Inside: The college admissions process is out of control, but you can gain the power back by doing these seven things with your teens when discussing their post-high school plan.
If you want to have productive conversations with your child, here are great ideas for framing your discussions.
- Start the college conversation earlier than you may think
- Change the terms we use
- Stop believing there is a magic formula for college admissions
- Help your kids understand that college acceptances and rejections are not tied to self-worth
- What is getting into college worth to your teen?
- Be real about your financial situation
- Be open to college alternatives
Recently while scrolling through a college admissions Facebook group, I came across a post that broke my heart.
The mom talked about her daughter, who was a high-achieving student. Her stats were phenomenal. She had a 4.5 GPA, 1500 on the SATs, nine APs, president of everything at their school, volunteered at shelters, went on a mission trip, etc.
She applied to ten top schools and did not get into a single one. She applied last-minute to her state school and is waiting to hear back. The student is now in a deep depression, feels like a failure, and is struggling simply to get out of bed in the morning.
Her mom mentioned that the girl had high school burn out. She worked relentlessly for the last two years on her grades and community service. While her daughter felt dejected, the mom guiltily felt relieved as she was unsure if she could pay for her “dream school.”
My heart ached for this family who did so much right. It reminded me of a meme I recently saw: “Your life is good. It’s the system that’s broken.”
That sums up the college admissions process right now: BROKEN.
Competitive. Costly. Stressful. Unfair. Illogical. Depressing.
Yet we continue to bang our heads against the doors of these “top” institutions hoping for a different result for our kids.
It’s the literal definition of insanity right now.
Why some kids get in and why some kids don’t is a mystery at the top schools while other institutions are struggling to keep their doors open.
The college admissions process is spinning out of control
We live in a very child-centric society. We love our children fiercely, and we want our kids to have “the best.” Sometimes it’s because we want our kids to have more than we had. Other times it is for bragging rights. And in some instances, we believe that the best is the only thing good enough for our kids.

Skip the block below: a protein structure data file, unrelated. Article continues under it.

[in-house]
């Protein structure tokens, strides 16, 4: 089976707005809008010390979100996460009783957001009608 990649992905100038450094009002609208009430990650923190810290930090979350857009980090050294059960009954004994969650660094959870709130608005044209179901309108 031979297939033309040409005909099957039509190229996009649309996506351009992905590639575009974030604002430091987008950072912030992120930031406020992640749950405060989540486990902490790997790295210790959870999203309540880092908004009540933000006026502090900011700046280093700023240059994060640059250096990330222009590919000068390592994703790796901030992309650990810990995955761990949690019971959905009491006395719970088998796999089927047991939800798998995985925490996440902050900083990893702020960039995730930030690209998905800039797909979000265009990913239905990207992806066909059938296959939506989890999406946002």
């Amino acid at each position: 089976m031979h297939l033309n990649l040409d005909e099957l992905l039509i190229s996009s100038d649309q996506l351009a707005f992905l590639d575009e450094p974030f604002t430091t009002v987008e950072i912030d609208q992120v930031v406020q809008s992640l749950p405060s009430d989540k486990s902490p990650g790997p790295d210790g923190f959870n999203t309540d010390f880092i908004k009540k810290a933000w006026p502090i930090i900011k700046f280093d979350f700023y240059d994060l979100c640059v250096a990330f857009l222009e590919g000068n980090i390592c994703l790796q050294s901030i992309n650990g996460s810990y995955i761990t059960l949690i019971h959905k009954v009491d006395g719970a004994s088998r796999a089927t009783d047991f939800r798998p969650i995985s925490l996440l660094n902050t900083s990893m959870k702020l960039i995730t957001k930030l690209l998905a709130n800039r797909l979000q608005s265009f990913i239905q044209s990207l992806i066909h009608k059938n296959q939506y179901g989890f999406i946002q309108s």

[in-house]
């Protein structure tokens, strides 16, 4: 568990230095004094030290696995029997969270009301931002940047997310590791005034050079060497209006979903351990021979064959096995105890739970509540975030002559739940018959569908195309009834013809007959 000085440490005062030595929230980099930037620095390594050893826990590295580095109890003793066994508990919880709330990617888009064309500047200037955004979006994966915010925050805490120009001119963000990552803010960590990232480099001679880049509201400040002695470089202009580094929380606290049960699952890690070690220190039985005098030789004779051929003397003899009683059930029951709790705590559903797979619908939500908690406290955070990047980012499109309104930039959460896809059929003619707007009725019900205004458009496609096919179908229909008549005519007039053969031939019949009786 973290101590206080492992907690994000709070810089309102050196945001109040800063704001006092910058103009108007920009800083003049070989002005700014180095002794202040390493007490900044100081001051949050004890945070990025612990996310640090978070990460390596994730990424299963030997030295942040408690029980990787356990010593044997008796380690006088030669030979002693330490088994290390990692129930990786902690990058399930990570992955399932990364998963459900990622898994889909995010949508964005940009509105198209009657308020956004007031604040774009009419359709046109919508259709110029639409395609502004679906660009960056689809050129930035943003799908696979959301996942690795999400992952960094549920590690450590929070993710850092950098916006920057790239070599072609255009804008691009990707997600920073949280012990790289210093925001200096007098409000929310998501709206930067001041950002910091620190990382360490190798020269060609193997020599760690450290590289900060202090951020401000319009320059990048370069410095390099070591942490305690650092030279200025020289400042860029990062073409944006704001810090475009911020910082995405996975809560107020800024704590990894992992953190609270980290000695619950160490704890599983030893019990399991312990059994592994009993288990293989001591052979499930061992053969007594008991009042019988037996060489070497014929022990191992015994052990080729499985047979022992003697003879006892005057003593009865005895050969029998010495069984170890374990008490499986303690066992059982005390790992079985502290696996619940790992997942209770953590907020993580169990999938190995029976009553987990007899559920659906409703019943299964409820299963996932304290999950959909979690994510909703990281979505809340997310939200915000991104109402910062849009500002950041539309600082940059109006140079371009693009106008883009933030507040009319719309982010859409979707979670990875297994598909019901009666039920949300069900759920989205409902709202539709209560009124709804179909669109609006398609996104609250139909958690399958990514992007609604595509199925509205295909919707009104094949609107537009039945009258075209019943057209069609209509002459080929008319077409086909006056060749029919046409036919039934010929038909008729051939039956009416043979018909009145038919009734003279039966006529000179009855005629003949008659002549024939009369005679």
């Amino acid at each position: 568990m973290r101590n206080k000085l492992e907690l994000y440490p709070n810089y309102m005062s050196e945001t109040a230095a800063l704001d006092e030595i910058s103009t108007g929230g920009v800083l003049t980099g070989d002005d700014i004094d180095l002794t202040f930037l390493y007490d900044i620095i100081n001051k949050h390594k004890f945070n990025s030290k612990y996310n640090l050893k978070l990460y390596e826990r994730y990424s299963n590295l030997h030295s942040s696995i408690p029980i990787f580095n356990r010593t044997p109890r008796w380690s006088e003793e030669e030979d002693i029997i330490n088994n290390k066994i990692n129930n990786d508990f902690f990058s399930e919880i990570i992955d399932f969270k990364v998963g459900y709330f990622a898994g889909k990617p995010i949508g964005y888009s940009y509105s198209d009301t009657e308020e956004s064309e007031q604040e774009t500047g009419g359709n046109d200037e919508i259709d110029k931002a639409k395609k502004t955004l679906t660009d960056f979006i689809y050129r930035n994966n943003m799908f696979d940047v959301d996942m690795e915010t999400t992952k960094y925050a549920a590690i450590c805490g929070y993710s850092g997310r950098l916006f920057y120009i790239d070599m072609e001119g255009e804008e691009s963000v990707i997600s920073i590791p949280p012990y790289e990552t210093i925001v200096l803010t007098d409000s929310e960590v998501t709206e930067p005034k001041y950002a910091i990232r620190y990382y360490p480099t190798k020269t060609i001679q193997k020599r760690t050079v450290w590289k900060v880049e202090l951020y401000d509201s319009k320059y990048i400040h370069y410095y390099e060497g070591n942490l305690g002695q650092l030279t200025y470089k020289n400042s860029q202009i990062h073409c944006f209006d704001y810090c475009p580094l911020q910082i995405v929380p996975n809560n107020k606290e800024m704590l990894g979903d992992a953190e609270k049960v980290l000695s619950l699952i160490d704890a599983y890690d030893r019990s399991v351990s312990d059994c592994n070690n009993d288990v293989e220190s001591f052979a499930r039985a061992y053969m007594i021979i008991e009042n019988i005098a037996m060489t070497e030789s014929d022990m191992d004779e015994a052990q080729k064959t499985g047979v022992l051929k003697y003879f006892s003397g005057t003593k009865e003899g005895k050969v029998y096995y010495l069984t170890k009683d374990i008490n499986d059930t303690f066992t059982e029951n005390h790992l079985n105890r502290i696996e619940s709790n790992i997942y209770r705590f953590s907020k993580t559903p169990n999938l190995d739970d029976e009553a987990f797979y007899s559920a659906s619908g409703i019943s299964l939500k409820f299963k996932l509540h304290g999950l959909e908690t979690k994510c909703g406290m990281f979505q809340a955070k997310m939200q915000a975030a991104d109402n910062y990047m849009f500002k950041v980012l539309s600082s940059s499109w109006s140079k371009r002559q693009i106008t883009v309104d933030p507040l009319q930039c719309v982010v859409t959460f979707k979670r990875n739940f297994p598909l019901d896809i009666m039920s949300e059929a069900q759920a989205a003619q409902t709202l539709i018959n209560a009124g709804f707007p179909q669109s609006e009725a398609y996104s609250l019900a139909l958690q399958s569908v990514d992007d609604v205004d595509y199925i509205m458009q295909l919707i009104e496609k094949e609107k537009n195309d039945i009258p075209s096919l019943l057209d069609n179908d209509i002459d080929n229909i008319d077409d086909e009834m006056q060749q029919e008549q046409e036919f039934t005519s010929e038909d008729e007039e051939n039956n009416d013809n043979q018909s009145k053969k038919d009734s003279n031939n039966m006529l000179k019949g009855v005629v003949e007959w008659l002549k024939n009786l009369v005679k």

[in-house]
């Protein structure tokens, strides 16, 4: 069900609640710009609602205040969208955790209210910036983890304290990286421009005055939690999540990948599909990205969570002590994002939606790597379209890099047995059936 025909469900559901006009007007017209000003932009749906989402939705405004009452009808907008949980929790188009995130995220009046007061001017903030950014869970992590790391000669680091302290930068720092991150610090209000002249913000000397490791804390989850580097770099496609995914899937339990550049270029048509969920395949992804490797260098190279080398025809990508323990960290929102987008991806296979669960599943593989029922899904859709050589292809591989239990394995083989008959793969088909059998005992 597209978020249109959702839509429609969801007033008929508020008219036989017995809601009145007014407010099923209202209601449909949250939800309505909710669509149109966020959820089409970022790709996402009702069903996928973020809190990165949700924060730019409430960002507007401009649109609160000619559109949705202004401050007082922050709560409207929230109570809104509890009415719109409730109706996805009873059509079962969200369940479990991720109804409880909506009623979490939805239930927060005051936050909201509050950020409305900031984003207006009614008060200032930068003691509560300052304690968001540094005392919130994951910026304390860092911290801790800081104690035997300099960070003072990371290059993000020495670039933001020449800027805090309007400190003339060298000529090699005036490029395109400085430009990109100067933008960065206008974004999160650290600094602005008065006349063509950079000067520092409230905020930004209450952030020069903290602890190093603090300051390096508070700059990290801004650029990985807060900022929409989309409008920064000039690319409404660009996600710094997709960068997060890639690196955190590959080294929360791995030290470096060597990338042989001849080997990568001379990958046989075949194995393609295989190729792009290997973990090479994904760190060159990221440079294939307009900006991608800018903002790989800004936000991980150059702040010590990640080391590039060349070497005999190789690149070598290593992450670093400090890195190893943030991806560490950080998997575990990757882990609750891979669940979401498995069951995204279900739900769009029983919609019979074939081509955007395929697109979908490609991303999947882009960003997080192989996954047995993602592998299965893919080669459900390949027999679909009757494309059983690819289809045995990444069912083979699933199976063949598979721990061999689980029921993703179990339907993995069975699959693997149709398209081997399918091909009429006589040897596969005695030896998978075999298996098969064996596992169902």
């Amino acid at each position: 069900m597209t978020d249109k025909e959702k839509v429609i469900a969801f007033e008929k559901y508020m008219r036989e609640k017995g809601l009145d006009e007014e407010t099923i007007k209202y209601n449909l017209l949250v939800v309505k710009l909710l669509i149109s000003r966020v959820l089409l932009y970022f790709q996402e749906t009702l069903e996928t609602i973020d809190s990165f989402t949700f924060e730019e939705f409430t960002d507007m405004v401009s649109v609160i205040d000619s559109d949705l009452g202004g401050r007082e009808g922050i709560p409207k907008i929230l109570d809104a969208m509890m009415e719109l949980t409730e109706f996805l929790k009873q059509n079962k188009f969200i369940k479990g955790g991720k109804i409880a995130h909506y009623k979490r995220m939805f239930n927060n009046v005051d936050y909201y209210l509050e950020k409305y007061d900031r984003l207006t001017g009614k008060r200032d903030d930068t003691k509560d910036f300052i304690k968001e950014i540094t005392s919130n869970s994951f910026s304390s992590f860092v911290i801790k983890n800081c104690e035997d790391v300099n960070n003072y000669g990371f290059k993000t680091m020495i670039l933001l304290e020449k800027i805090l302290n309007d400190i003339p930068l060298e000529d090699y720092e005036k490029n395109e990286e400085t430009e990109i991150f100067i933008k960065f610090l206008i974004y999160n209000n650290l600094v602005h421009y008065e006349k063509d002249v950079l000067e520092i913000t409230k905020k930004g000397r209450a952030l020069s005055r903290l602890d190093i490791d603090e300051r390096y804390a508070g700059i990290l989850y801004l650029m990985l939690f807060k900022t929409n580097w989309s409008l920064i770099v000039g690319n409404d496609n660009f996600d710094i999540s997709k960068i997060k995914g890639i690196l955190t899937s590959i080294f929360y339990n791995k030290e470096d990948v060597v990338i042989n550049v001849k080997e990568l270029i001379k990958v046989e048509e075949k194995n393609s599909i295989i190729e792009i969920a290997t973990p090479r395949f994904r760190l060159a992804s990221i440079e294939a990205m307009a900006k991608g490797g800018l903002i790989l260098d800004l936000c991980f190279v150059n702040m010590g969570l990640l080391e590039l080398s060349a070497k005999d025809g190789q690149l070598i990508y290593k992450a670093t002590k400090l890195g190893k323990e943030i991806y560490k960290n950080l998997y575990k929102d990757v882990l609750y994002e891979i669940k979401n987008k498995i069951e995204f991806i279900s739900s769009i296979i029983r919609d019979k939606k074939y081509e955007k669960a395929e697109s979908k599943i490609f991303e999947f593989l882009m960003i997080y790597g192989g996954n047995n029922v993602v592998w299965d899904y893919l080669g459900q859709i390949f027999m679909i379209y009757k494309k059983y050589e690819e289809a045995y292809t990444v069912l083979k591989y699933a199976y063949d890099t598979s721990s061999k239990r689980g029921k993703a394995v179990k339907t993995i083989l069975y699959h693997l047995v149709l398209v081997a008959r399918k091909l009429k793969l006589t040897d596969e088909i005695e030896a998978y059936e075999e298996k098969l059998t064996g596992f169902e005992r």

When this comes to higher education, this often includes a name-brand college that people recognize. You may believe that the prestige or connections that come with these institutions is the only choice for your child–and that the cost is worth it.
This desire to get into the best school–whether it’s an Ivy, top state school, or prestigious liberal arts college–is causing parents and their kids to do crazy things.
You sign up for test prep courses and AP classes that need tutors. Your kid loses sleep trying to start their own business and earn volunteer hours. They stress about every grade and worry about every line on their college essay.
And in this age of college prep schools and admissions consultants and professional essay writers, when grade inflation is at an all-time high and sophisticated marketing tools track every move, while students continue to strive for perfection at all costs and teen mental health is in crisis mode, admissions at the top 100 U.S. colleges hit an all-time low.
But despite how it may feel, it doesn’t mean we have lost all control as parents and students. It just means we have to start changing the conversation regarding college admissions.
How do we change this toxic narrative about college admissions
One thing that is extremely problematic in the admissions process is the lack of conversations about college between parents and their students. It involves combining bravery and common sense with the belief that for most of our kids, where they go to college is not who they are–or what they will become.
It also means honest assessments of your student’s capabilities, what they want out of their post-high school experience, and what your family can afford. That means considering all options with an open mind. Not every student is suited for a traditional four-year college program (or maybe aren’t equipped to handle it immediately after high school graduation) or maybe an alternative to college would be a better answer.
Everyone seems to have an opinion about what college is the “best.” Your teen will be hearing from grandparents, teachers, coaches, peers, social media, and even the colleges themselves who use sophisticated marketing strategies to reach potential students.
The goal is to push out the noise from the outside voices so you can focus on making the right choice for your unique child.
Here are seven tips to help you start effectively discussing college with your teen:
Start the College Conversation Earlier Thank You May Think
There is more emphasis on college nowadays, and even kids as young as elementary school have opinions. They know that certain schools have reputations for sports or that someone famous went there. They understand that some schools are more prestigious than others.
By middle school, it’s common to place students on “academic tracks” to meet a certain milestone by the time they get to high school to meet the requirements for certain competitive colleges. Some college-prep high schools even plan so students can apply to certain majors early in their senior year.
All these subtle moves tell your child that they need to do more and be more if they want to get into a “good college.” As parents, if we’re not addressing these decisions, then If as parents, then we’re allowing many outside influences to shape our child’s perceptions and expectations about what it takes to go to college and the types of colleges they should want to attend.
Instead, we should be engaging our kids to better understand what they are hearing or being told and then filtering that information in healthier ways. Talking about college doesn’t mean your child needs to know what they want to do with their life. It only means that you are gathering information to make educated decisions.
Talking to your child as early as middle school about what college is and what it can offer is a good first step.